“BlackBerry” and “Little Bird” win first trophies at the Canadian Screen Awards


“Little Bird” won the TV show award for best drama series

Although Matt Johnson's BlackBerry ended in tragedy, the film was a triumph, dominating the Canadian Screen Awards on a night filled with self-referential jabs at the industry and moments of protest on Friday.

The Toronto filmmaker's chaotic dramedy about the rise and fall of an era-defining smartphone won best picture, while Johnson took home the award for best actor in a comedy for his directing and Montreal's Jay Baruchel.

“I think there is an ideology in this country that you can't achieve what you want and you can't stay in Canada. I want to tell you that it's all in your head,” Johnson said as he accepted the best film award and addressed young Canadian filmmakers.

“This country is experiencing a renaissance, we have role models again, and if you stick with it, Canada will have a voice in the movies again. It won't be us. That movie was a joke. But you will be.”

This brings the number of films awarded with Screen Awards to 14 after the film swept the industry gala for film art on Thursday, securing the awards for best adapted screenplay, best cinematography and best supporting actor in a comedy for US actor Glenn Howerton.

“I was very fortunate to be invited to join (Johnson's) squad and we have created something special,” Baruchel said Friday as he accepted his award in a striped blazer with matching shorts and “Hockey Night in Canada” socks.

“I hope everyone at home sees the ingrown hairs,” he said, pointing to his bare calves. “You're welcome, Canada.”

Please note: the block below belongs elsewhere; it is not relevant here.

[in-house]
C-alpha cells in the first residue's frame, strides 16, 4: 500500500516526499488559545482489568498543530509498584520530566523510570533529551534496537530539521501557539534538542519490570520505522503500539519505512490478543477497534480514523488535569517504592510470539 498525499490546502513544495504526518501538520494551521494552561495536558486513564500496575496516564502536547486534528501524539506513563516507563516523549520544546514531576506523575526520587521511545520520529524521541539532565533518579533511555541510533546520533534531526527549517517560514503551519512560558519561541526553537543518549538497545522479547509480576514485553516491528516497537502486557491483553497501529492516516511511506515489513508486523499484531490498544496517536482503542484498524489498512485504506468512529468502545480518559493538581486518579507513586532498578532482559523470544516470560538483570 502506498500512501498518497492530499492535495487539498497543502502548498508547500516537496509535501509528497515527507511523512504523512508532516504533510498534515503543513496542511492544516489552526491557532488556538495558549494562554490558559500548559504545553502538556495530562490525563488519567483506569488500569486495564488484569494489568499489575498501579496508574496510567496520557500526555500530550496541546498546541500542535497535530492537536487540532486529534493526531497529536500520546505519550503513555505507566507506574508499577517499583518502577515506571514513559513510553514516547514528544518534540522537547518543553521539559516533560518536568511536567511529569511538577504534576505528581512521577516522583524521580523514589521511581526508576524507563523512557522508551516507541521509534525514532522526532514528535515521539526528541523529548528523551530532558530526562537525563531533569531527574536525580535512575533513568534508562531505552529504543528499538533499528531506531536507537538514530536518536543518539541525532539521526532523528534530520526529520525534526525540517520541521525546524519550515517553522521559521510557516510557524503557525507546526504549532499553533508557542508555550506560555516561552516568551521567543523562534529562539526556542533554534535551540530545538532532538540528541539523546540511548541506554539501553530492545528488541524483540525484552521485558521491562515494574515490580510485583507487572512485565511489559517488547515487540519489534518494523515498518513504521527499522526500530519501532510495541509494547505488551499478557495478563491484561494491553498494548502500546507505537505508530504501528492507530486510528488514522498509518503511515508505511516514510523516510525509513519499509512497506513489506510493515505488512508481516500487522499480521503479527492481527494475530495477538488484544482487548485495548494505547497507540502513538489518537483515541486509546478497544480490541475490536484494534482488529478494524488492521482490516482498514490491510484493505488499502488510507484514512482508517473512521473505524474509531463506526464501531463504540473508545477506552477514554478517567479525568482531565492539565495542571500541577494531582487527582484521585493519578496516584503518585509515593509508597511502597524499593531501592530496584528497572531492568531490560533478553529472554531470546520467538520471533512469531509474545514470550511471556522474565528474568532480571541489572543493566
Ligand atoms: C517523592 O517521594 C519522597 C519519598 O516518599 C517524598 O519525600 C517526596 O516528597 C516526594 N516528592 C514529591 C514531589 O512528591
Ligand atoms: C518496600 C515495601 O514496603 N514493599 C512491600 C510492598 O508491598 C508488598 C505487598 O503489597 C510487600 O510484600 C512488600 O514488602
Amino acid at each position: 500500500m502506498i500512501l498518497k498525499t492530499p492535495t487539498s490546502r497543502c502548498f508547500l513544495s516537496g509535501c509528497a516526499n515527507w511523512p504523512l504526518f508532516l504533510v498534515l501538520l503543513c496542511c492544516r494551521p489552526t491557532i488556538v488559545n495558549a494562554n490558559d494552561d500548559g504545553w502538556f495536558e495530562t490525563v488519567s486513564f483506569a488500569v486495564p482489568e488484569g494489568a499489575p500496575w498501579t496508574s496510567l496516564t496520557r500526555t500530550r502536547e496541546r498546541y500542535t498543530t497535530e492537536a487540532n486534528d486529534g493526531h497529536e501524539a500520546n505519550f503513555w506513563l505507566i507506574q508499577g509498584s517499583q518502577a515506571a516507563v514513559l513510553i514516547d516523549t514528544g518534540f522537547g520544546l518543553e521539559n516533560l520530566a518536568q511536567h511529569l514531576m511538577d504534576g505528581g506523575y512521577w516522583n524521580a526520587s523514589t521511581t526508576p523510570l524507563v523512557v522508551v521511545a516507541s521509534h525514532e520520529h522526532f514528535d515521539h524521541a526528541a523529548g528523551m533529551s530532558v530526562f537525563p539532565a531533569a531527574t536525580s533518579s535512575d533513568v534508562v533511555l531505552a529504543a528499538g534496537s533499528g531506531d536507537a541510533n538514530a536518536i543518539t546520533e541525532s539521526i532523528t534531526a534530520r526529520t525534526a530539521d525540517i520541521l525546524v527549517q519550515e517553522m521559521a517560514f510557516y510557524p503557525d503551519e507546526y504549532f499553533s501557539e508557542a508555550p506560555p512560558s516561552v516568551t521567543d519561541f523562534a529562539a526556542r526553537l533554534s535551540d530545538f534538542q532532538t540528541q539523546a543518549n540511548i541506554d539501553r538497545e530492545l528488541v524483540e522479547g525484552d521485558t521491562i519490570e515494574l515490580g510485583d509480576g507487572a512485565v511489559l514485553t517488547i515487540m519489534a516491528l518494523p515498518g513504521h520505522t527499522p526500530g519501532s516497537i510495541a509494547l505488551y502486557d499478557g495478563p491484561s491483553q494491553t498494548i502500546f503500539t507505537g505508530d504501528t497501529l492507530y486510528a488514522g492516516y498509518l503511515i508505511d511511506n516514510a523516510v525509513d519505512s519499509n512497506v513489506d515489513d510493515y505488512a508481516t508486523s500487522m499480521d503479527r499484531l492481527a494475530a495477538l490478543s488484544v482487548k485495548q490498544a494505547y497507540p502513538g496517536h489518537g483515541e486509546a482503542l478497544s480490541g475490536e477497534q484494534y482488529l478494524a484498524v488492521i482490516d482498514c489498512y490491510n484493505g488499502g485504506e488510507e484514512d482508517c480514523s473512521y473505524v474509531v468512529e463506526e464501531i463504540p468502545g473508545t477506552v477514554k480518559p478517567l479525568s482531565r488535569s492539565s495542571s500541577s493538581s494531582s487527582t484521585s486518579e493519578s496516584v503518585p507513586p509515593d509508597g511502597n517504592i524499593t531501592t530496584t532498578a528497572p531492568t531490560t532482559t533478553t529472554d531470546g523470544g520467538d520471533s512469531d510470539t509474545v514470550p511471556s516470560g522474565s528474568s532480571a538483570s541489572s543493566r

Meanwhile, Little Bird swept the television broadcast circuit, taking home the award for best drama series and best drama actress for Darla Contois on Friday, bringing her total to 13 trophies at multiple galas.

“I'm just so excited to see so much young, Indigenous talent coming forward,” said Toronto-based co-creator Jennifer Podemski on the red carpet before the bash.

“It kind of feels like that's what caused it all, the times I was alone in certain places… and I'm happy for the young people on my show too, because they're here to celebrate, and I'm happy for them.”

Markham, Ontario-born actress Amrit Kaur won the award for best lead role in a drama and delivered an impassioned speech calling for a ceasefire in the war between Israel and Hamas as she accepted the award for her role in the film “The Queen of My Dreams.”

“As an artist, it's my job to feel and to show compassion. And those of you who tell us artists not to speak our minds for fear of losing our jobs, for fear of losing our careers, for fear of losing our reputations, are telling us we shouldn't be artists,” she said.

“I refuse to make sacrifices and live in hatred of humanity.”

TV winners included Crave's “Bria Mack Gets A Life,” which beat out CBC's “Workin' Moms,” Crave's “Letterkenny,” CTV's “Shelved” and CBC's “Son of a Critch” for best comedy series.